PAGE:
(This article belongs to the Special Issue New Insights into Protein Glycosylation)
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14 pages, 3275 KiB  
Article
Tissue-Specific Regulation of HNK-1 Biosynthesis by Bisecting GlcNAc
by Haruka Kawade, Jyoji Morise, Sushil K. Mishra, Shuta Tsujioka, Shogo Oka and Yasuhiko Kizuka
Molecules 2021, 26(17), 5176; https://doi.org/10.3390/molecules26175176 - 26 Aug 2021
Cited by 4 | Viewed by 3088
Abstract
Human natural killer—1 (HNK-1) is a sulfated glyco-epitope regulating cell adhesion and synaptic functions. HNK-1 and its non-sulfated forms, which are specifically expressed in the brain and the kidney, respectively, are distinctly biosynthesized by two homologous glycosyltransferases: GlcAT-P in the brain and GlcAT-S [...] Read more.
Human natural killer—1 (HNK-1) is a sulfated glyco-epitope regulating cell adhesion and synaptic functions. HNK-1 and its non-sulfated forms, which are specifically expressed in the brain and the kidney, respectively, are distinctly biosynthesized by two homologous glycosyltransferases: GlcAT-P in the brain and GlcAT-S in the kidney. However, it is largely unclear how the activity of these isozymes is regulated in vivo. We recently found that bisecting GlcNAc, a branching sugar in N-glycan, suppresses both GlcAT-P activity and HNK-1 expression in the brain. Here, we observed that the expression of non-sulfated HNK-1 in the kidney is unexpectedly unaltered in mutant mice lacking bisecting GlcNAc. This suggests that the biosynthesis of HNK-1 in the brain and the kidney are differentially regulated by bisecting GlcNAc. Mechanistically, in vitro activity assays demonstrated that bisecting GlcNAc inhibits the activity of GlcAT-P but not that of GlcAT-S. Furthermore, molecular dynamics simulation showed that GlcAT-P binds poorly to bisected N-glycan substrates, whereas GlcAT-S binds similarly to bisected and non-bisected N-glycans. These findings revealed the difference of the highly homologous isozymes for HNK-1 synthesis, highlighting the novel mechanism of the tissue-specific regulation of HNK-1 synthesis by bisecting GlcNAc. Full article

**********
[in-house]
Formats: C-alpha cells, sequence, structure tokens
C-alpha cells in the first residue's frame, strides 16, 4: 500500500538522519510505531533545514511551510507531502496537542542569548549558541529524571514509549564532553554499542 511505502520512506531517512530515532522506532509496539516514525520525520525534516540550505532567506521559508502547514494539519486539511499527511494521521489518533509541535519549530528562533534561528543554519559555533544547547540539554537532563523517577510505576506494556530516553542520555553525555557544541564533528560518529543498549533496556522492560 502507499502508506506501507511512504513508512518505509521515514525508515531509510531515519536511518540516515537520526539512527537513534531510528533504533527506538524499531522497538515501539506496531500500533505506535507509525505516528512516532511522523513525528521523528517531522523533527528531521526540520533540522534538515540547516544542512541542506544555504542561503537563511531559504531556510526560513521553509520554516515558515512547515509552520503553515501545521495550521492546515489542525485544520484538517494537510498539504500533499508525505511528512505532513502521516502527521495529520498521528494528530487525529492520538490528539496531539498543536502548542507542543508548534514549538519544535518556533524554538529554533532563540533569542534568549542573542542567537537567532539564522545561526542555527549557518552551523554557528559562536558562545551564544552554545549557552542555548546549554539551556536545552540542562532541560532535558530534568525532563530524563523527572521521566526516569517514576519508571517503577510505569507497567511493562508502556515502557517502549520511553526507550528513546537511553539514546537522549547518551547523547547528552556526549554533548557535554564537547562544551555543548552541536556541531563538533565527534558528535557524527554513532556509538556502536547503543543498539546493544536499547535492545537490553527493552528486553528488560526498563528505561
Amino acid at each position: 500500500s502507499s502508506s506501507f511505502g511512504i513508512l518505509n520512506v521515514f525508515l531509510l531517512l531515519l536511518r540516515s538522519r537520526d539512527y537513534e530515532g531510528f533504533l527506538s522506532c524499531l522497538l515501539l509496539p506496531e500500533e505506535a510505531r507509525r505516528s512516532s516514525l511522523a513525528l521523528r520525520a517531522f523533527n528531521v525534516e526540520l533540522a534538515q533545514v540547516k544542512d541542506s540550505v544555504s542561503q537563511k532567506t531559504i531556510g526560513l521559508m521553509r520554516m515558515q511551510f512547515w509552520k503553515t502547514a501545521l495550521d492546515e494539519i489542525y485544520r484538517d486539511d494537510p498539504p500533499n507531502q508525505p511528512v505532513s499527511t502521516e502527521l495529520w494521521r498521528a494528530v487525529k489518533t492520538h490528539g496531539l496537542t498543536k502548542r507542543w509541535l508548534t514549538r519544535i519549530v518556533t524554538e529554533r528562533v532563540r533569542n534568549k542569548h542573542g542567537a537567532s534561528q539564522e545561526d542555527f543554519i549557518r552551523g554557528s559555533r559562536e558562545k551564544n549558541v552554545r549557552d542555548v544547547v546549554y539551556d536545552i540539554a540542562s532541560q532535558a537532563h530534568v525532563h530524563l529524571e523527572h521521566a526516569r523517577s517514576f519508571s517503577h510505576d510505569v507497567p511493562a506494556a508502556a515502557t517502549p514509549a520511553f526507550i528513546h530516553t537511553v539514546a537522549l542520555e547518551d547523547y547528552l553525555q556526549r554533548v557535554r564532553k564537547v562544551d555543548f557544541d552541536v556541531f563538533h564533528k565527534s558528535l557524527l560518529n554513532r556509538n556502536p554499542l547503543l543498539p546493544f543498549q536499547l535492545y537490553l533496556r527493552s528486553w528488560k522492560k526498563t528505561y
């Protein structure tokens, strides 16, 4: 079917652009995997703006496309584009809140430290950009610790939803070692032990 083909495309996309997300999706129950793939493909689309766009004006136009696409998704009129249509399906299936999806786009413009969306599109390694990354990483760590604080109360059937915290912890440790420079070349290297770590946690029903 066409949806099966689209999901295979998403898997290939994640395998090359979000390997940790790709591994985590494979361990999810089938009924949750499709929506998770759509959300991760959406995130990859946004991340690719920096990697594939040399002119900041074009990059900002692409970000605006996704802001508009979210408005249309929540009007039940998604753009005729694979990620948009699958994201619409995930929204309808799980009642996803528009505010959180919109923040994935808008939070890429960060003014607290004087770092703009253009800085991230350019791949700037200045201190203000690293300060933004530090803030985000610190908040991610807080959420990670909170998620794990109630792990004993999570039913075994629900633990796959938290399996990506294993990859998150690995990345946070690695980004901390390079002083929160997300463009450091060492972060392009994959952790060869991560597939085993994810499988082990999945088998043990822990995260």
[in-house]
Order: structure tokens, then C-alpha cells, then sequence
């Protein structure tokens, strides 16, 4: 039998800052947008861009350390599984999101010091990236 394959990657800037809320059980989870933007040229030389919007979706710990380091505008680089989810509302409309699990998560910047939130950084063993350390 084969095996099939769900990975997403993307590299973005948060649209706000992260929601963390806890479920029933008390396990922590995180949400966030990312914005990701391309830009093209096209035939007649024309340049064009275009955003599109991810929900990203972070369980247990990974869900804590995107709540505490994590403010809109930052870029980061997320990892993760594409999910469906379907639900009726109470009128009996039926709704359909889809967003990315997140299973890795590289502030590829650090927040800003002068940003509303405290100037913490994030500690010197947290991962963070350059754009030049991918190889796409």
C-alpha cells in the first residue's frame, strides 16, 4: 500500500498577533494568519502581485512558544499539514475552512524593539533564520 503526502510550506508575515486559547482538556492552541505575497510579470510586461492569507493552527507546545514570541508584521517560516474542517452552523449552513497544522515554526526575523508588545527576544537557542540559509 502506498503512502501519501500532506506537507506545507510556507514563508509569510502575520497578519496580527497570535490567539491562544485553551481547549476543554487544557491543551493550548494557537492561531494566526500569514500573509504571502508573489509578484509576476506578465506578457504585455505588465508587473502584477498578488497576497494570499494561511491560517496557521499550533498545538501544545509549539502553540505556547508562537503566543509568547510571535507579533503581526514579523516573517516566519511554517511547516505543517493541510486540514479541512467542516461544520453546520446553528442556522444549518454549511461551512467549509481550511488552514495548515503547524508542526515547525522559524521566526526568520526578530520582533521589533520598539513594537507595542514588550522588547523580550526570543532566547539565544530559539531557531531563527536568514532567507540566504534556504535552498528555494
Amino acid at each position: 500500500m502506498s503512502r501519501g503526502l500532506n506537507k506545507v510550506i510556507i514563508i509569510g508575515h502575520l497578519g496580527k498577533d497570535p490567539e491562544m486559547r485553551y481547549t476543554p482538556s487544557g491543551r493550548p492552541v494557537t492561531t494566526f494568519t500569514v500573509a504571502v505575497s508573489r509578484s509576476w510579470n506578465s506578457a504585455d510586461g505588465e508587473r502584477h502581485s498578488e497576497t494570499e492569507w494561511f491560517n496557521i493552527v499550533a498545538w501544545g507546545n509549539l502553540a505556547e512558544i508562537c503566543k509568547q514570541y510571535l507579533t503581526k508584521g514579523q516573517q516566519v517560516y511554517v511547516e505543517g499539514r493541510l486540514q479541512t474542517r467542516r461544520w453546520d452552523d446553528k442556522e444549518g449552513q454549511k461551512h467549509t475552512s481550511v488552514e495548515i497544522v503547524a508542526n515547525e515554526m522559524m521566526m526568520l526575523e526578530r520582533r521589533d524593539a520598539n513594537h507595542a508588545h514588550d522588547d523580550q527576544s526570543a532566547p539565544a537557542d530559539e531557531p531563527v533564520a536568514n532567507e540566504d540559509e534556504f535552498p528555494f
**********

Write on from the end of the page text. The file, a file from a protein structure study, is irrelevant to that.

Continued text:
(This article belongs to the Special Issue New Insights into Protein Glycosylation)
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14 pages, 3450 KiB  
Article
Protein O-Fucosyltransferase 1 Undergoes Interdomain Flexibility in Solution
by Erandi Lira-Navarrete, María Carmen Pallarés, Fabio Castello, Maria J. Ruedas-Rama, Angel Orte, Anabel Lostao and Ramón Hurtado-Guerrero
Molecules 2021, 26(8), 2105; https://doi.org/10.3390/molecules26082105 - 7 Apr 2021
Cited by 5 | Viewed by 2809
Abstract
Protein O-fucosyltransferase 1 (PoFUT1) is a GT-B fold enzyme that fucosylates proteins containing EGF-like repeats. GT-B glycosyltransferases have shown a remarkable grade of plasticity adopting closed and open conformations as a way of tuning their catalytic cycle, a feature that has not [...] Read more.